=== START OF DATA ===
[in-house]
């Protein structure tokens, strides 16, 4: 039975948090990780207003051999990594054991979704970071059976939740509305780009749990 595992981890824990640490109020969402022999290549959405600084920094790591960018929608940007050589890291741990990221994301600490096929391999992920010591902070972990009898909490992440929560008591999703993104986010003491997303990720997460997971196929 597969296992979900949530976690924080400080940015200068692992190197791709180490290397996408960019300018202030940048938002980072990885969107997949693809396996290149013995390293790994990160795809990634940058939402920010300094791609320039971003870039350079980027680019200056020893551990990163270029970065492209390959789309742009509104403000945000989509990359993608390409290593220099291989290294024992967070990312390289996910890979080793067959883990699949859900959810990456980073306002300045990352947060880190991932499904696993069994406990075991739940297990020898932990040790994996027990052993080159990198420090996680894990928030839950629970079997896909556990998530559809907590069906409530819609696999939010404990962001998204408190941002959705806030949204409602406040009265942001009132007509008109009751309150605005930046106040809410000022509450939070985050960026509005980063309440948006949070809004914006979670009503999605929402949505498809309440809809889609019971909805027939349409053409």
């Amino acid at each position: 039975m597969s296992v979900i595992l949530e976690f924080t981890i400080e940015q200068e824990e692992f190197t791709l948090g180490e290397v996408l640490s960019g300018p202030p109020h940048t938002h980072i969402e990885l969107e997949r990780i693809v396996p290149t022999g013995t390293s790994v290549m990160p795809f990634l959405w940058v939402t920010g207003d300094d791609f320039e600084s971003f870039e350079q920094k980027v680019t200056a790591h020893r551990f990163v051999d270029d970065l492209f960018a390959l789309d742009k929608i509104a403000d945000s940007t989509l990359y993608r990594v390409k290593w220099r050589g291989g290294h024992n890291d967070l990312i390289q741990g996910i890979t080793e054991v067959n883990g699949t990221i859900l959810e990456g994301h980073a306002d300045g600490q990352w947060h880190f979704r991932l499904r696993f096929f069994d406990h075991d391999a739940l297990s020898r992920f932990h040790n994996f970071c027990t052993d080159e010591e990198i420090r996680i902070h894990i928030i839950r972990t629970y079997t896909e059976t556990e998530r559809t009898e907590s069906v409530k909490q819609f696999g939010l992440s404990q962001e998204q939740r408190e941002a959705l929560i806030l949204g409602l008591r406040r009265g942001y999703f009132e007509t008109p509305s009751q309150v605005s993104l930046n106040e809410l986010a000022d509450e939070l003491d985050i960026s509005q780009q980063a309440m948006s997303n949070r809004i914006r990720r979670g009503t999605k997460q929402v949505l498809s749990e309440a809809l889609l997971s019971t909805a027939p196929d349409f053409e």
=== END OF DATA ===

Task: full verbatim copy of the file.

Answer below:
[in-house]
């Protein structure tokens, strides 16, 4: 039975948090990780207003051999990594054991979704970071059976939740509305780009749990 595992981890824990640490109020969402022999290549959405600084920094790591960018929608940007050589890291741990990221994301600490096929391999992920010591902070972990009898909490992440929560008591999703993104986010003491997303990720997460997971196929 597969296992979900949530976690924080400080940015200068692992190197791709180490290397996408960019300018202030940048938002980072990885969107997949693809396996290149013995390293790994990160795809990634940058939402920010300094791609320039971003870039350079980027680019200056020893551990990163270029970065492209390959789309742009509104403000945000989509990359993608390409290593220099291989290294024992967070990312390289996910890979080793067959883990699949859900959810990456980073306002300045990352947060880190991932499904696993069994406990075991739940297990020898932990040790994996027990052993080159990198420090996680894990928030839950629970079997896909556990998530559809907590069906409530819609696999939010404990962001998204408190941002959705806030949204409602406040009265942001009132007509008109009751309150605005930046106040809410000022509450939070985050960026509005980063309440948006949070809004914006979670009503999605929402949505498809309440809809889609019971909805027939349409053409």
């Amino acid at each position: 039975m597969s296992v979900i595992l949530e976690f924080t981890i400080e940015q200068e824990e692992f190197t791709l948090g180490e290397v996408l640490s960019g300018p202030p109020h940048t938002h980072i969402e990885l969107e997949r990780i693809v396996p290149t022999g013995t390293s790994v290549m990160p795809f990634l959405w940058v939402t920010g207003d300094d791609f320039e600084s971003f870039e350079q920094k980027v680019t200056a790591h020893r551990f990163v051999d270029d970065l492209f960018a390959l789309d742009k929608i509104a403000d945000s940007t989509l990359y993608r990594v390409k290593w220099r050589g291989g290294h024992n890291d967070l990312i390289q741990g996910i890979t080793e054991v067959n883990g699949t990221i859900l959810e990456g994301h980073a306002d300045g600490q990352w947060h880190f979704r991932l499904r696993f096929f069994d406990h075991d391999a739940l297990s020898r992920f932990h040790n994996f970071c027990t052993d080159e010591e990198i420090r996680i902070h894990i928030i839950r972990t629970y079997t896909e059976t556990e998530r559809t009898e907590s069906v409530k909490q819609f696999g939010l992440s404990q962001e998204q939740r408190e941002a959705l929560i806030l949204g409602l008591r406040r009265g942001y999703f009132e007509t008109p509305s009751q309150v605005s993104l930046n106040e809410l986010a000022d509450e939070l003491d985050i960026s509005q780009q980063a309440m948006s997303n949070r809004i914006r990720r979670g009503t999605k997460q929402v949505l498809s749990e309440a809809l889609l997971s019971t909805a027939p196929d349409f053409e």